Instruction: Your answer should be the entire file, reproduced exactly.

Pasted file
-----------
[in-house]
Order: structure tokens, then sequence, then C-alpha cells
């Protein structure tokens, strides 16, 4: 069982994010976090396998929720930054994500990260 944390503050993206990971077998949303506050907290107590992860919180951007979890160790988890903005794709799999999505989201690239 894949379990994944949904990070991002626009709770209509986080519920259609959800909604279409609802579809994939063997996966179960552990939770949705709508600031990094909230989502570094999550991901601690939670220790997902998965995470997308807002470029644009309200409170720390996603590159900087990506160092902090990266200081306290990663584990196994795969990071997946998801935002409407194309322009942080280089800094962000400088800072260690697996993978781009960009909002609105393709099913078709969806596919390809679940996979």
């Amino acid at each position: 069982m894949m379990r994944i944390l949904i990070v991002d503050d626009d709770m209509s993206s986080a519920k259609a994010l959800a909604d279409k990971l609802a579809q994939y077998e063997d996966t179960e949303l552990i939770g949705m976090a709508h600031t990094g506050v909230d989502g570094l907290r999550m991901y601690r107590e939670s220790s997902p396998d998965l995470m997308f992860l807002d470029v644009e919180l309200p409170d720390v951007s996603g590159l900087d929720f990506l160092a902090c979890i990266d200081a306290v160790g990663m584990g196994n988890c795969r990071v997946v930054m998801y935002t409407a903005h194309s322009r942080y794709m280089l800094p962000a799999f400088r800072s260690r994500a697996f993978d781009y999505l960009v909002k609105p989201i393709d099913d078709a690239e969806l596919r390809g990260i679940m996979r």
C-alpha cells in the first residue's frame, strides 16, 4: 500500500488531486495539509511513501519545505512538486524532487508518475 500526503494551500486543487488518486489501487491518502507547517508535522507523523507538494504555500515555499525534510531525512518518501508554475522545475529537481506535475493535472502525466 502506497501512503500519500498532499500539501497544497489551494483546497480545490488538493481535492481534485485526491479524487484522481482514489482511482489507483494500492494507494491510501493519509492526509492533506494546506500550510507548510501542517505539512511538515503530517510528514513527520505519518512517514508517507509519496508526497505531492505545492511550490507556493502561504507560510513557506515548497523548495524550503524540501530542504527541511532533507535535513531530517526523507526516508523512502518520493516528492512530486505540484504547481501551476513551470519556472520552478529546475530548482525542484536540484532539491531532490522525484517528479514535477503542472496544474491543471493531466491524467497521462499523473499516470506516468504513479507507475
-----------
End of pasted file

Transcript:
[in-house]
Order: structure tokens, then sequence, then C-alpha cells
């Protein structure tokens, strides 16, 4: 069982994010976090396998929720930054994500990260 944390503050993206990971077998949303506050907290107590992860919180951007979890160790988890903005794709799999999505989201690239 894949379990994944949904990070991002626009709770209509986080519920259609959800909604279409609802579809994939063997996966179960552990939770949705709508600031990094909230989502570094999550991901601690939670220790997902998965995470997308807002470029644009309200409170720390996603590159900087990506160092902090990266200081306290990663584990196994795969990071997946998801935002409407194309322009942080280089800094962000400088800072260690697996993978781009960009909002609105393709099913078709969806596919390809679940996979």
């Amino acid at each position: 069982m894949m379990r994944i944390l949904i990070v991002d503050d626009d709770m209509s993206s986080a519920k259609a994010l959800a909604d279409k990971l609802a579809q994939y077998e063997d996966t179960e949303l552990i939770g949705m976090a709508h600031t990094g506050v909230d989502g570094l907290r999550m991901y601690r107590e939670s220790s997902p396998d998965l995470m997308f992860l807002d470029v644009e919180l309200p409170d720390v951007s996603g590159l900087d929720f990506l160092a902090c979890i990266d200081a306290v160790g990663m584990g196994n988890c795969r990071v997946v930054m998801y935002t409407a903005h194309s322009r942080y794709m280089l800094p962000a799999f400088r800072s260690r994500a697996f993978d781009y999505l960009v909002k609105p989201i393709d099913d078709a690239e969806l596919r390809g990260i679940m996979r």
C-alpha cells in the first residue's frame, strides 16, 4: 500500500488531486495539509511513501519545505512538486524532487508518475 500526503494551500486543487488518486489501487491518502507547517508535522507523523507538494504555500515555499525534510531525512518518501508554475522545475529537481506535475493535472502525466 502506497501512503500519500498532499500539501497544497489551494483546497480545490488538493481535492481534485485526491479524487484522481482514489482511482489507483494500492494507494491510501493519509492526509492533506494546506500550510507548510501542517505539512511538515503530517510528514513527520505519518512517514508517507509519496508526497505531492505545492511550490507556493502561504507560510513557506515548497523548495524550503524540501530542504527541511532533507535535513531530517526523507526516508523512502518520493516528492512530486505540484504547481501551476513551470519556472520552478529546475530548482525542484536540484532539491531532490522525484517528479514535477503542472496544474491543471493531466491524467497521462499523473499516470506516468504513479507507475